ABOUT THE BOOK
The most sophisticated theories of judicial behavior depict judges as rational actors who strategically pursue multiple goals when making decisions. However, these accounts tend to disregard the possibility that judges have heterogeneous goal preferences – that is, that different judges want different things. Integrating insights from personality psychology and economics, this book proposes a new theory of judicial behavior in which judges strategically pursue multiple goals, but their personality traits determine the relative importance of those goals.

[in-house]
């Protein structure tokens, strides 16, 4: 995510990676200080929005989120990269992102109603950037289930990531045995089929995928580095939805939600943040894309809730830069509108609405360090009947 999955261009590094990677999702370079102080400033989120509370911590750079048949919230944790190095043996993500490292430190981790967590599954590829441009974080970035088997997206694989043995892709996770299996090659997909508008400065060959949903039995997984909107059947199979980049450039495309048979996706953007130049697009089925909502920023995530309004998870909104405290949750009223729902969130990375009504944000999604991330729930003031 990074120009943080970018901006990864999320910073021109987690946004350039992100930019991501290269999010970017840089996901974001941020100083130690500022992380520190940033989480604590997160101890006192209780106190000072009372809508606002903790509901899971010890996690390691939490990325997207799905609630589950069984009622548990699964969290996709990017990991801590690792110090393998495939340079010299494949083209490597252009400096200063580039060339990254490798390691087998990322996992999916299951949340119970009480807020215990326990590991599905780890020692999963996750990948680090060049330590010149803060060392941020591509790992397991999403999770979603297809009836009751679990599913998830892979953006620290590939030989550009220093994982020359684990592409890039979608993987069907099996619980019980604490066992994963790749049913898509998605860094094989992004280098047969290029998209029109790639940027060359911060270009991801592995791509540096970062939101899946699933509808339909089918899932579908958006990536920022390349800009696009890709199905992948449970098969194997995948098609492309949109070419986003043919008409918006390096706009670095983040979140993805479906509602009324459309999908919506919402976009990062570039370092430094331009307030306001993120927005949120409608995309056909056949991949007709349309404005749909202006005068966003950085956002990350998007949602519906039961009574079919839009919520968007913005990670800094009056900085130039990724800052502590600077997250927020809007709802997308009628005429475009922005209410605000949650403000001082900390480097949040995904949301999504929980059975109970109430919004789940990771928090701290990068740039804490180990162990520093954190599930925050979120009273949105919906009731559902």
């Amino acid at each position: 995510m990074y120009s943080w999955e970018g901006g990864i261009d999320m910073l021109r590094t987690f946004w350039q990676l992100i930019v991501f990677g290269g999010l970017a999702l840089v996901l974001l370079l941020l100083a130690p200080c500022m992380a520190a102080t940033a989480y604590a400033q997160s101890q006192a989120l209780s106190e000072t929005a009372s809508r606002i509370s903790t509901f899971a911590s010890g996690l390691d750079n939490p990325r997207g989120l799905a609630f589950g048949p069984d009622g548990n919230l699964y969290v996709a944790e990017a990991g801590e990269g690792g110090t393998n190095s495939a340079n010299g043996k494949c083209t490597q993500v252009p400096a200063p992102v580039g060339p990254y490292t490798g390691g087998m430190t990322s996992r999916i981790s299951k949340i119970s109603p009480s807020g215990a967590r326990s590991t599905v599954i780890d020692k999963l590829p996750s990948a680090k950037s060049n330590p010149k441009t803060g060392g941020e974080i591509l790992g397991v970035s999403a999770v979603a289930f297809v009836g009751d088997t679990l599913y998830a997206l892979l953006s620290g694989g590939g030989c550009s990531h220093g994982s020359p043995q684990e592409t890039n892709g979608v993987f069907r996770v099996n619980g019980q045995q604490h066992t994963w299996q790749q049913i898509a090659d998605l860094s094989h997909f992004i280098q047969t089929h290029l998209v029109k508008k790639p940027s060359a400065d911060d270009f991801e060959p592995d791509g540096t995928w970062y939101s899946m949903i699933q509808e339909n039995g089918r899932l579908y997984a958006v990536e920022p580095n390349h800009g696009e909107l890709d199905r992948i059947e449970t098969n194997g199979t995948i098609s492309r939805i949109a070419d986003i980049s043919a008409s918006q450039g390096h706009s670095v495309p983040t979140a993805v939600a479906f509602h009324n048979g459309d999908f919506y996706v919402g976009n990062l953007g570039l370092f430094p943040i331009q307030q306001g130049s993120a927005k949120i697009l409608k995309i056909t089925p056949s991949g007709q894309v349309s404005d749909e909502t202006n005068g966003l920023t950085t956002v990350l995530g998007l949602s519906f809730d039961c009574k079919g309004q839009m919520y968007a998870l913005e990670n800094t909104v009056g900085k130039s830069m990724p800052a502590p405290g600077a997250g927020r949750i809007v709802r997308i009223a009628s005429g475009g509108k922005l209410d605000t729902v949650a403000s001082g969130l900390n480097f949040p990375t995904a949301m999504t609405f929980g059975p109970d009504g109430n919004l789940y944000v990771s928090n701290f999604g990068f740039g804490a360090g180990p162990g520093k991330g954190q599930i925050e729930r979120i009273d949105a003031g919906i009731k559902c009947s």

Originally published at politicalscience.nd.edu.